Essay #1: Fiction Analysis Question # 1: Love and Acceptance


Tillie Olsen\'s I Stand Here Ironing, and Alice Walker\'s Everyday
Use, both address the issue of a mother\'s guilt over how her
children turn out. Both mothers blamed themselves for their
daughter\'s problems. While I Stand Here Ironing is obviously
about the mousy daughter, in Everyday Use this is camouflaged by
the fact most of the action and dialog involves the mother and
older sister Dee. Neither does the mother in Everyday Use say
outright that she feels guilty, but we catch a glimpse of it when
Dee is trying very hard to claim the handmade quilts. The mother
says she did something she had never done before, "hugged Maggie
to me," then took the quilts from Dee and gave them to Maggie. In
I Stand Here Ironing the mother tells us she feels guilty for the
way her daughter Emily is, for the things she (the mother) did and
did not do. The mother\'s neighbor even tells her she should
"smile at Emily more when you look at her." Again towards the end
of the story Emily\'s mother admits "my wisdom came too late." The
mothers unknowingly gave Emily and Maggie second best.

Both mothers compare their two daughters to each other. In
Everyday Use the mother tells us that "Dee is lighter than Maggie,
with nicer hair and a fuller figure." She Fahning -2-speaks of
the fire that burned and scarred Maggie. She tells us how Maggie
is not bright, how she shuffles when she walks. Comparing her
with Dee whose feet vwere always neat-looking, as if God himself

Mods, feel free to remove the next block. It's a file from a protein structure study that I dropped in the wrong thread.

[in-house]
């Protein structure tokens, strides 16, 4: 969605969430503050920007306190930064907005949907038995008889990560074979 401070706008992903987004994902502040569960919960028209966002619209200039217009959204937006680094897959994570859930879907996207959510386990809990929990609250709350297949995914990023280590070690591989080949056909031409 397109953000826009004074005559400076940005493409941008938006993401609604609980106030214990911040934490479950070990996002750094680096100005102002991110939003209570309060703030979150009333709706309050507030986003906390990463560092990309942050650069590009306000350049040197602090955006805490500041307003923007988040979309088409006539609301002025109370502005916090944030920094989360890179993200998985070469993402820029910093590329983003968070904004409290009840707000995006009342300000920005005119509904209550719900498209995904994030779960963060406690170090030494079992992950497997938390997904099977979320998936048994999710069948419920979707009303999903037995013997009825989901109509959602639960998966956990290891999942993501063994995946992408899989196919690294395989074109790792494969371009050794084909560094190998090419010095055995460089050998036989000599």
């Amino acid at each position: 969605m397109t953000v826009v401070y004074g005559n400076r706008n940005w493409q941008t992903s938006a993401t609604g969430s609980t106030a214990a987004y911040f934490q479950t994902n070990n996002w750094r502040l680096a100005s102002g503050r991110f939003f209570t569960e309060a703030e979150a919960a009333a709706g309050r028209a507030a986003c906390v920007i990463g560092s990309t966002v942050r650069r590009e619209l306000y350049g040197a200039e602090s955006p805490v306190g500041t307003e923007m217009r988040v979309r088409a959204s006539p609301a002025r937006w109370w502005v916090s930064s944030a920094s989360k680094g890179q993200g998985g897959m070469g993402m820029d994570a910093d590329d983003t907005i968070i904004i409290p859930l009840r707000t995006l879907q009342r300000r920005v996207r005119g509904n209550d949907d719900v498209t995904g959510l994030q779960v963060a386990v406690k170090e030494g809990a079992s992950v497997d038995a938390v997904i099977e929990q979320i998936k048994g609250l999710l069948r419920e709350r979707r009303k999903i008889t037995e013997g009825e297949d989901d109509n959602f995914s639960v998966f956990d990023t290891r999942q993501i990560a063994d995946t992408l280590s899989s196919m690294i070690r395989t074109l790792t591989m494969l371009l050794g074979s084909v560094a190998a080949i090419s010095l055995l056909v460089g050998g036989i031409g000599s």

had shaped them." We also learn of Dee\'s "style" and the way she
awes the other girls at school with it.

The mother in I Stand Here Ironing speaks of Susan, "quick and
articulate and assured, everything in appearance and manner Emily
was not." Emily "thin and dark and foreign-looking at a time when
every little girl was supposed to look or thought she should look
a chubby blonde replica of Shirley Temple." Like Dee, Emily had a
physical limitation also. Hers was asthma.

Both Emily and Maggie show resentment towards their sisters. The
sisters who God rewarded with good looks and poise. Emily\'s
mother points out the "poisonous feeling" between the sisters,
feelings she contributed to by her inability to balance the "hurts
and needs" of the two. In Everyday Use we see Maggie "eying her
sister with a mixture of envy and awe. She thinks her sister has
held life always in the palm of one hand, that "no" is a word the
world would never say to her." Maggie\'s mother seems to have
reinforced this by being unable to say no to Dee also. This is
what makes the point in the story when she finally does say no
(regarding the quilts) such an important moment in Maggie\'s life.

The attitude of the mothers towards the polished daughters borders
on contempt. I believe this is more evident in Everyday Use,
demonstrated by the dream of the TV show. Also the description of
Dee reading to them, "burned us with a lot of knowledge we Fahning
-3-didn\'t necessarily need to know," and again when she shoved "us
away...like dimwits." It\'s also pointed out that Dee and Susan
are self-centered and selfish while Maggie and Emily are caring
and giving.

I think in the end both of the mothers realize their daughters are
okay the way they are. They come to accept their daughters
limitations and cherish their quiet gifts. Not everyone can be
polished and successful in worldly ways. Maybe that\'s why Maggie
was smiling in the end, her mother finally accepted her as is.